Why should men of science, whether mathematicians, chemists, or physiologists, oppose cryptesthesia and ectoplasms ? Are these new facts in contradiction with the old facts?
I lay stress on this, because men do not distinguish sufficiently between a contradiction and a new affirmation.
Nothing in metapsychics is in contradiction with official science; but there are new affirmations.
Psycho-physiology teaches that cognizance of things reaches us through our senses; that if the retina is excited there is a visual sensation; if Corti's membrane, an auditive one. But psychophysiology has never attempted to demonstrate, and could never demonstrate, that no other (unusual) channels of cognition can exist. It would be a contradiction to say that excitation of the retina does not produce a visual image, but it is not a contradiction to maintain that there may be a visual image without retinal excitation.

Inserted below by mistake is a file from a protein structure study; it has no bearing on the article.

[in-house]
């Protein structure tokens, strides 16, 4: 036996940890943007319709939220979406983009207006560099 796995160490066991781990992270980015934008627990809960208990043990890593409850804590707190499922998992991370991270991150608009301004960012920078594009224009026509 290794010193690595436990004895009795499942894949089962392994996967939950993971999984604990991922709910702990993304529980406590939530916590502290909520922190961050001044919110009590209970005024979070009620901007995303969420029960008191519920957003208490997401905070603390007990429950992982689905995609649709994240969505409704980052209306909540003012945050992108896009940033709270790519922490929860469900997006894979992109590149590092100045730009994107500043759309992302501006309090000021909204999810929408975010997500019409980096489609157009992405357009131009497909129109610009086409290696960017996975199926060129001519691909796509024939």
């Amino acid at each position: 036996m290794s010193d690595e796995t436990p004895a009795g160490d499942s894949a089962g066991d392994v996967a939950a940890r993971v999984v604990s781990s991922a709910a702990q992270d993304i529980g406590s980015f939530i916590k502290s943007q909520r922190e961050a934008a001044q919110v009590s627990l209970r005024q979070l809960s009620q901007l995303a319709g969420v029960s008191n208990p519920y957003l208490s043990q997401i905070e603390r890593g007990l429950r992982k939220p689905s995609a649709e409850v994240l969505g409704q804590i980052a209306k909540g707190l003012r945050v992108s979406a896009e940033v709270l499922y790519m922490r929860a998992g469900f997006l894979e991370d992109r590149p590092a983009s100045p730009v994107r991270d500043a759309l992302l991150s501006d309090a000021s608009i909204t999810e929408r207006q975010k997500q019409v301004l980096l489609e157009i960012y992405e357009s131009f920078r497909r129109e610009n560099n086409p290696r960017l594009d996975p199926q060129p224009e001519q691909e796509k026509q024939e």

In other words, Science establishes positive facts, and there she is all-powerful. She is not, however, justified in formulating one single negation, for at every moment she is confronted by profound mysteries. Therefore when new facts supported by many irrefragable proofs are brought forward, the new facts being positive facts that do not contradict the old positive facts, lovers of truth ought to bow before them and receive them joyfully.
Taken for all in all nothing is simpler than cryptesthesia ; no more need be accepted than that the human mind has means of cognition other than our five poor senses. This is not an extraordinarily bold assertion, and cannot be rejected a priori. To deny this a priori is to dare to assert that those five poor senses delimit the knowable.